It is a simple introduction to Lisp, but I couldn’t avoid to remember µlisp (an small Lisp interpreter that I did, based in another book Build Your Own Lisp). I built a simple version of Lisp using C. In that point there were no standard libraries, you have to build them by yourself and I was wondering, if in that point you can start to create a language that it helps you to represent the world.

As always that was a crazy idea. Create a programming language that experts tell it is useful for artificial intelligence and build the standard libraries to represent part of the world that the system have to work with. As far as you go with the idea, you know that you cannot represent the complete real world with that approach, but… could you do a mix of implement part of the world with the programming language and part of the world based in the experience somehow? That was my thought, maybe there would be a way to do it.

By the way, my mind took me to start reading the new book of Deep Learning by Ian Goodfellow, Aaron Courville and Yoshua Bengio. In the introduction, there is a reference to Cyc (Lenat and Guha, 1989) and knowledge base.

A computer can reason about statements in these formal languages automatically using logical inference rules. This is known as the knowledge base approach to artificial intelligence. None of these projects has lead to a major success. One of the most famous such projects is Cyc (Lenat and Guha, 1989)  [extracted from the draft]

I am still thinking that it could work, because my approach is not to write every single rule of the world with the programming language, if not, to have some base using the language prepared for that specific problem like a DSL, but going further and without any limitation from the language itself. Either way, it is just an idea, I will continue reading the book from Yoshua Bengio, about deep learning it looks really promising and I will take a look to the review of the Lenat & Guha book, maybe I can figure out more.

Deep learning in a large scale distributed system

Deep learning is interesting in many ways. But when you consider to do it in thousands of cores that can process millions of parameters, then the problem is more interesting and complex at the same time.

Google Datacenter (via Google)

Google was doing an interesting experiment, training a deep network with millions of parameters in thousands of CPUs. The goal was to train very large datasets without to limit the form of the model.

The paper describes the use of DistBelief, a framework created for distributed parallel computing applied to deep learning training. A collection of the features that the framework manage by itself are:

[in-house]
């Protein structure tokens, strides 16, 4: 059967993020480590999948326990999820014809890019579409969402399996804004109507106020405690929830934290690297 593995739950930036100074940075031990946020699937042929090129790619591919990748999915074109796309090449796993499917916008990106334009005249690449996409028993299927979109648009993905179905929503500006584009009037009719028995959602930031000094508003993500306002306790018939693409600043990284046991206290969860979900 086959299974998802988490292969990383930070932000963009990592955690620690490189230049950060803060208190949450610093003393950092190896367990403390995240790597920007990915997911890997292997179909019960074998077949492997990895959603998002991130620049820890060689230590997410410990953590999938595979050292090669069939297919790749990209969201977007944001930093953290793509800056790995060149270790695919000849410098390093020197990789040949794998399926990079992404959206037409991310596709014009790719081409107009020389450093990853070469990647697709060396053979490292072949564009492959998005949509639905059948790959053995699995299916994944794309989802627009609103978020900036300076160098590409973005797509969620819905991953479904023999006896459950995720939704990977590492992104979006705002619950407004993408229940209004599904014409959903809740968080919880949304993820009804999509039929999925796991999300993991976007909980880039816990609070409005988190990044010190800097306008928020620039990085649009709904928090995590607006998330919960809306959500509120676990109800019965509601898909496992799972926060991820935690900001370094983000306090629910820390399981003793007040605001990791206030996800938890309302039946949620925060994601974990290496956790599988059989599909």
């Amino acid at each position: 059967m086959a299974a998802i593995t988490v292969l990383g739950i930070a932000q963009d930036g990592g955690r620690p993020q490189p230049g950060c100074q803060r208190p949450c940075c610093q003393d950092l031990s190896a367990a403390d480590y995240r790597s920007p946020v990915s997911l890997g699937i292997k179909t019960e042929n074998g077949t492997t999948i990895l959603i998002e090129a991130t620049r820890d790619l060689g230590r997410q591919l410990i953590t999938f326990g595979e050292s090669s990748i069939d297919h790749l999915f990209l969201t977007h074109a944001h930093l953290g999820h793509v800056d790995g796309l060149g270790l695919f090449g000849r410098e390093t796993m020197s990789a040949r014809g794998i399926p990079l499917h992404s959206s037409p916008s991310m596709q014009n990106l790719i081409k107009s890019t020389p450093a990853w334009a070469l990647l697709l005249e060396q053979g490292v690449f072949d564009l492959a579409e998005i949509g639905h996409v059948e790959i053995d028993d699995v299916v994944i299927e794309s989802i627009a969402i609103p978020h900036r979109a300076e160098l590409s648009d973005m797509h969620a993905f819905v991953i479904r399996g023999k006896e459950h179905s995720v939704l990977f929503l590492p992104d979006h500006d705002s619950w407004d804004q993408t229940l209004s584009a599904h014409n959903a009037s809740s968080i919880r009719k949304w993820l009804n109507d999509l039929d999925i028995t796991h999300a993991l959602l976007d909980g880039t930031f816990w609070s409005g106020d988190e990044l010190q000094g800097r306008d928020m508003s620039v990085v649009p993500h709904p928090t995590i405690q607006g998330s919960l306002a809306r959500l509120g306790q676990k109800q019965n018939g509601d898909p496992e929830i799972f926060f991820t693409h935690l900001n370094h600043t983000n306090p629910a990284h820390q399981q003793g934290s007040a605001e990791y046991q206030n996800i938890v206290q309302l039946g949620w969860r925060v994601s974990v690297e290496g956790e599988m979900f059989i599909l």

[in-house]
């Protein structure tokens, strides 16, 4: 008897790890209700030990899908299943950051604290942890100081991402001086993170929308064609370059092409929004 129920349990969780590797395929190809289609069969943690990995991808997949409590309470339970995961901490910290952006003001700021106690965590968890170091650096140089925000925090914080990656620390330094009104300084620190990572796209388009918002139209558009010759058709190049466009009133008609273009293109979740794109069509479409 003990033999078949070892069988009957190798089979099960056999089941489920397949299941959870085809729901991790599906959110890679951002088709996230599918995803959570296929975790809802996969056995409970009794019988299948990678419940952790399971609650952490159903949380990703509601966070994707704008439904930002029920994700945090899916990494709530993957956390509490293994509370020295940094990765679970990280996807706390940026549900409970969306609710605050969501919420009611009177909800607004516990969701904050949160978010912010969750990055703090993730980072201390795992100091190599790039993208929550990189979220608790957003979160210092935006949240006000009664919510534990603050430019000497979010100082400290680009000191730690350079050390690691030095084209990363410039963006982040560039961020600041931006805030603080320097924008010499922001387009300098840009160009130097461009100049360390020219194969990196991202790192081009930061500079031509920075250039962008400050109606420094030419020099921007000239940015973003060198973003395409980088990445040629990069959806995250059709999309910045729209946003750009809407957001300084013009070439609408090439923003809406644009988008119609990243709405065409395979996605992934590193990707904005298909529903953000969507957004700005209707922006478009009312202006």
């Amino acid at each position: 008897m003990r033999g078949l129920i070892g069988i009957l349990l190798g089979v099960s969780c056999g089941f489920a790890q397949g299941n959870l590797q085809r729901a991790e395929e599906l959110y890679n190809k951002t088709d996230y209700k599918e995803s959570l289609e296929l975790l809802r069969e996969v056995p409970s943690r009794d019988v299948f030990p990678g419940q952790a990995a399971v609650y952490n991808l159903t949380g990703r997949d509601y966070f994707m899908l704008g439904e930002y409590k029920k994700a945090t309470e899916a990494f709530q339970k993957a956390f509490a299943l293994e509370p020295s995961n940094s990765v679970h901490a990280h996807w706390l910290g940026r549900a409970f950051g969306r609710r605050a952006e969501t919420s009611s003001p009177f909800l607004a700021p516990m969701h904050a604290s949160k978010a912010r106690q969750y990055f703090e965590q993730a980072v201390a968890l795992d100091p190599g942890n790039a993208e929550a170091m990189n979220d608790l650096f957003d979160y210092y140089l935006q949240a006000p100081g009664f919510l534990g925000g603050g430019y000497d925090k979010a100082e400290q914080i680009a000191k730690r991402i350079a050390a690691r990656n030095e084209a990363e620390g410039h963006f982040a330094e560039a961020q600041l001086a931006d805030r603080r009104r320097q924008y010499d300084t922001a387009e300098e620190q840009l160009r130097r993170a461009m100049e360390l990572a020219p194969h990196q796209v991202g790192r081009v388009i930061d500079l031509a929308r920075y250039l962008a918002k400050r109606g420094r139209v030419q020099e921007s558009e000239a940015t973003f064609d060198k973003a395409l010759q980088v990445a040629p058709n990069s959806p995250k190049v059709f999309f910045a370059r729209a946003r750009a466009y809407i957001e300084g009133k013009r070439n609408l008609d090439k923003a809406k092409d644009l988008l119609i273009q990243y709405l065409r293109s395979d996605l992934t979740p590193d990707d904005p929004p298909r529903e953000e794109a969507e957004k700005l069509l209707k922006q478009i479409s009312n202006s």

The framework automatically parallelises computation in each machine using all available core, and manages communication, synchronisation and data transfer between machines during both training and inference.

I couldn’t find too much information about it, only what it is written in the paper.

They have applied two algorithms: SGD (Stochastic Gradient Descent) and L-BFGS. These algorithms usually works well, but they doesn’t scale with very large data sets. That is because they introduce some modifications to them. The paper gives you more details about the optimisations in both algorithms that you can find interesting.

I was found really interesting the idea of distributed parallel computing working for very large datasets  in such algorithms.

You can read “Large Scale Distributed Deep Networks”, or if you are interested in the pdf version. Have fun!

Classifying documents using Apache Mahout

I was wondering how to do some text classification with Java and Apache MahoutIsabel Drost-Fromm gave a talk in the LuceneSolrRevolution Conference (Dublin – 2013) where she was speaking about the topic, how Apache Mahout and Lucene could help you.

It is a good an introduction to the topic. I have enjoyed too much what it was presented in the talk.

Lucene, Mahout and Hadoop (only a little bit) sound really great for a talk about how to do texts classifications.

The general idea behind the complete process to classify documents will follow the below steps:

HTML >> Apache Tika

Fulltext >> Lucene Analyzer

Tokenstream >> FeatureVectorEnconder

Vector >> Online Learner

Of course Isabel was giving the advice of reuse the libraries that you have in your hands, take an internal look to the algorithms used there and improve them, if you need it. As a first approach it is really good for me to see how things work.

Mahout is a really good library for machine learning, it was using map reduce to perfectly integrate with Hadoop (v1.0), although from April of 2014 they have decided to move forward: